?Real? is a nearly plotless tale of a surgeon who seeks unconventional help for chronic headaches and winds up addicted to a hallucinogenic substance (it makes him see worms crawling out of people's body cavities) which leads him down the path to madness. With a little work, this tale could have taken on a certain Lovecraftian edge, but it's so under-written that it falls flat.

?Mushroom Hunting? is a decent supernatural fairytale with a twist, about a trio of teens who meet online and, oddly, decide their first outing will be a mushroom hunt in a remote forest. Ignoring the warnings of a blind hermit (as kids usually do in these tales), they visit the cottage of an old lady who seems a mite too hospitable... and whose resemblance to the witch from Hansel and Gretel is entirely coincidental. Anyone who saw Attack of the Mushroom People knows you really shouldn't accept fungi from strangers.

Chapter six, ?Eddie,? revolves around a boy whose paranormal abilities are akin to the kid in The Twilight Zone who kept sending people he didn't like to the cornfield. In short, don't piss him off - especially if you are a cute seal-like creature named Eddie who may in fact be something much more dangerous. Bad CGI aside, this is one of the more touching tales in the series, and the central dynamic of the boy and his grandfather feels heartbreakingly real.

Almost out of place in its subtlety (that is, until the blood-drenched climax) is ?Echoes,? a moody piece with limited dialogue and a slow, tension-filled pace. The writing and performances are superb in this tale of an elderly couple who use their psychic powers to solve their granddaughter's murder ? and exact revenge on her killer. It's definitely the standout in the series, and would actually have worked well expanded to feature-length.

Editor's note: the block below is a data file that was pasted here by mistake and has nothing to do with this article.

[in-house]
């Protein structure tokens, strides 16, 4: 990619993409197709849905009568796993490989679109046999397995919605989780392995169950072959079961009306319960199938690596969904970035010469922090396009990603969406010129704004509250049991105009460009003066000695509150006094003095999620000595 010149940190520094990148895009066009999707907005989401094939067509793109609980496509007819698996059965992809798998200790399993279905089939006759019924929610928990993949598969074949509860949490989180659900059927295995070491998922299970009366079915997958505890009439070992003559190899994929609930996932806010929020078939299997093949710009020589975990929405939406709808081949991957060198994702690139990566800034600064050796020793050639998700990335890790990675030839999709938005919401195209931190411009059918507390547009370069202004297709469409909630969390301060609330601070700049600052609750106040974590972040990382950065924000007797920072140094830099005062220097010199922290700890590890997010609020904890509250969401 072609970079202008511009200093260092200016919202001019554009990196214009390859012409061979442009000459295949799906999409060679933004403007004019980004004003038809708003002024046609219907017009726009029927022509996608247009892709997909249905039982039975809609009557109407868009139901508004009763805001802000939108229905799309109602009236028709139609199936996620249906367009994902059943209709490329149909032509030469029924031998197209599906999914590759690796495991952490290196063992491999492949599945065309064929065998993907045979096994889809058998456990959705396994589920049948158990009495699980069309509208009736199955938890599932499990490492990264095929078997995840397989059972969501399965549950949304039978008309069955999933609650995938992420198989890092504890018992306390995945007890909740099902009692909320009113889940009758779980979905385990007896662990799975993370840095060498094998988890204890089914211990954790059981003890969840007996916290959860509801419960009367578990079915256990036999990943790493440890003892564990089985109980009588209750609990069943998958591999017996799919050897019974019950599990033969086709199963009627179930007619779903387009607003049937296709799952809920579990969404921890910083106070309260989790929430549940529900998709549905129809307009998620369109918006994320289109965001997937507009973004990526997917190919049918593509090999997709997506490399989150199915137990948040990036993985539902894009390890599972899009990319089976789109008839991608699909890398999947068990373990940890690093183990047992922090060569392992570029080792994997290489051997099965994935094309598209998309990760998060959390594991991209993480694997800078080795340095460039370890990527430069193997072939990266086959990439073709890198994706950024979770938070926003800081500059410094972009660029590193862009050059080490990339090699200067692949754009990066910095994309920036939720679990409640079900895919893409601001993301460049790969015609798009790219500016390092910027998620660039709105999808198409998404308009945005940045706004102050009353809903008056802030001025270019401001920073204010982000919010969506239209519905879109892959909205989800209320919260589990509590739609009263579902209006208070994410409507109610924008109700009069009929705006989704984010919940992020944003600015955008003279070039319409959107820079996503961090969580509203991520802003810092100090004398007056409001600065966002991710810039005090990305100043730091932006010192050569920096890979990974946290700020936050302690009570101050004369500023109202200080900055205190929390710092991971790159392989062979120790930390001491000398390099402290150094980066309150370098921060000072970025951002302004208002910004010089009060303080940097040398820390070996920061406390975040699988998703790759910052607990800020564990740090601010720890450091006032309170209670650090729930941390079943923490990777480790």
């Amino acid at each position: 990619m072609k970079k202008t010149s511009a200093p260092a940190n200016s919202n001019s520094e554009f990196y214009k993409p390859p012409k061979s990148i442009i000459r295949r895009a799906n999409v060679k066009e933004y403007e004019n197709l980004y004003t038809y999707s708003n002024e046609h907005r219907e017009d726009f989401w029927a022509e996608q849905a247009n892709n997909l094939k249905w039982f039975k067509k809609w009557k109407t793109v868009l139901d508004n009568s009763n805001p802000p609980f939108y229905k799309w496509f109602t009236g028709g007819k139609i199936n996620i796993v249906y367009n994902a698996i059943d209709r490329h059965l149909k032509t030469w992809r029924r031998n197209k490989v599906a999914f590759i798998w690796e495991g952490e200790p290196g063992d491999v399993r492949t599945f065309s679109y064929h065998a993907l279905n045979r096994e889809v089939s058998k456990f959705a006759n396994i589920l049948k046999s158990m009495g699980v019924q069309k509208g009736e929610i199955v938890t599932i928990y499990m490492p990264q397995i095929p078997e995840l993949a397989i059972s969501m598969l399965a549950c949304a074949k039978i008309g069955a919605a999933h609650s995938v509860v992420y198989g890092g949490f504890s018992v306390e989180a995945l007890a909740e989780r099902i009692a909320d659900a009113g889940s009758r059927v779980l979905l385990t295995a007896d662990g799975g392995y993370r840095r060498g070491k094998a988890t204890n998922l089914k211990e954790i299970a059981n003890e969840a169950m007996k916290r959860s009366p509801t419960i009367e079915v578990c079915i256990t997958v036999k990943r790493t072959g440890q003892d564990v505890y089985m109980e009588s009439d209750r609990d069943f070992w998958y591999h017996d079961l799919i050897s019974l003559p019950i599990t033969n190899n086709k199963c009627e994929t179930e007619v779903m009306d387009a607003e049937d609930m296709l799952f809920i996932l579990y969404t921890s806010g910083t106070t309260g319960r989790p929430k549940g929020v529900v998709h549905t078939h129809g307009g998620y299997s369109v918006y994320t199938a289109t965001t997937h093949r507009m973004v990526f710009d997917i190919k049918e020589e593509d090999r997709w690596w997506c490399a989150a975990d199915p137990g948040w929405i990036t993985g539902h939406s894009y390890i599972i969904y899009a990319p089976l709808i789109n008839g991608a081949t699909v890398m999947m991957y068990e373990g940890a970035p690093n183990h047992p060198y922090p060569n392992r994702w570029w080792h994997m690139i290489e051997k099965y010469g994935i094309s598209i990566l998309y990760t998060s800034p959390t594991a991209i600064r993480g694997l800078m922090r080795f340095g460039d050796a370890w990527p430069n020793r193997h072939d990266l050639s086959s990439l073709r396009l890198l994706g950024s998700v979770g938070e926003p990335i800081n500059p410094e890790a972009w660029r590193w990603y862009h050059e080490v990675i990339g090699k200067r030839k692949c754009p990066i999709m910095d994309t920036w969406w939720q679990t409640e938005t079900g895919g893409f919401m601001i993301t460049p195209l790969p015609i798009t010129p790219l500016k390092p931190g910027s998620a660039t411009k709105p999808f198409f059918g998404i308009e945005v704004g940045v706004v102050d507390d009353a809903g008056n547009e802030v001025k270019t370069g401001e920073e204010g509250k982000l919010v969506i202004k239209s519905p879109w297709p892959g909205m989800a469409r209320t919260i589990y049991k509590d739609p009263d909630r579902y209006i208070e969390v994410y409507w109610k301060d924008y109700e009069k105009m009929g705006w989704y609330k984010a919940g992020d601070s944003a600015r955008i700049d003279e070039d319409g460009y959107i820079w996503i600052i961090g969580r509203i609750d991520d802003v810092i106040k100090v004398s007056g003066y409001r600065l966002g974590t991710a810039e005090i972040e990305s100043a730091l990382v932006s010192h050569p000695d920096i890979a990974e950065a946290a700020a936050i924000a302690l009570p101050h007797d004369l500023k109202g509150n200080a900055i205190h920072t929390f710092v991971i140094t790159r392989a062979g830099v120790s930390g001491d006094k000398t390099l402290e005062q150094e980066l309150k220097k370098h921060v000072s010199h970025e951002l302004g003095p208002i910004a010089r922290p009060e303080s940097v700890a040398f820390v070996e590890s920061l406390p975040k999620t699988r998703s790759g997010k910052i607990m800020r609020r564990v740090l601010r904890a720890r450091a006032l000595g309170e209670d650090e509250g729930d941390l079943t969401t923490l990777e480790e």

My second favorite, ?Cat's Paw,? gets high marks for sheer audacity in adapting the classic horror tale ?The Monkey's Paw? with the modern twist of an obnoxious cutesy-poo anime character named Nyanta, who grants a persecuted boy three wishes in the cartoon world... wishes which take much grislier form in reality. Anyone who thinks those squeaky-voiced anthropomorphic animals in Japanese cartoons are kinda creepy will see their nightmares come alive here, and the result is grim and hilarious at the same time.

The final chapter, ?Apartment,? works well for a while: its seemingly mundane tale of tensions within a middle-class family escalates to a violent climax and the usual twist ending... but the filmmakers unwisely chose not to end it there. Instead, they attempt to tie all the threads from each of the preceding episodes into one big apocalyptic knot, which ultimately serves no purpose other than to heighten the sense of doom that most of the episodes achieve just fine on their own.

Overall, Prayer Beads is more hit than miss, and well worth a look. Dark Sky packages the entire series in a two-disc set: presented in letterboxed widescreen, the transfer is a bit on the wonky side, with some pretty blocky artifacts during some of the low-lit scenes and some digital drop-outs that look like they may have existed on the source tape. The stereo soundtrack is serviceable, but a bit muddy in some of the quieter scenes; removable English subtitles are available, and are well-done. Nothing much in the way of extras ? a trailer and still gallery is the extent of it.

While some of the material needs a bit of polish, the colorful imagery, inventive direction and effective editing make Prayer Beads a fun spook-show experience, and over its 4? hour span, it's seldom boring ? which for a TV show is saying a lot.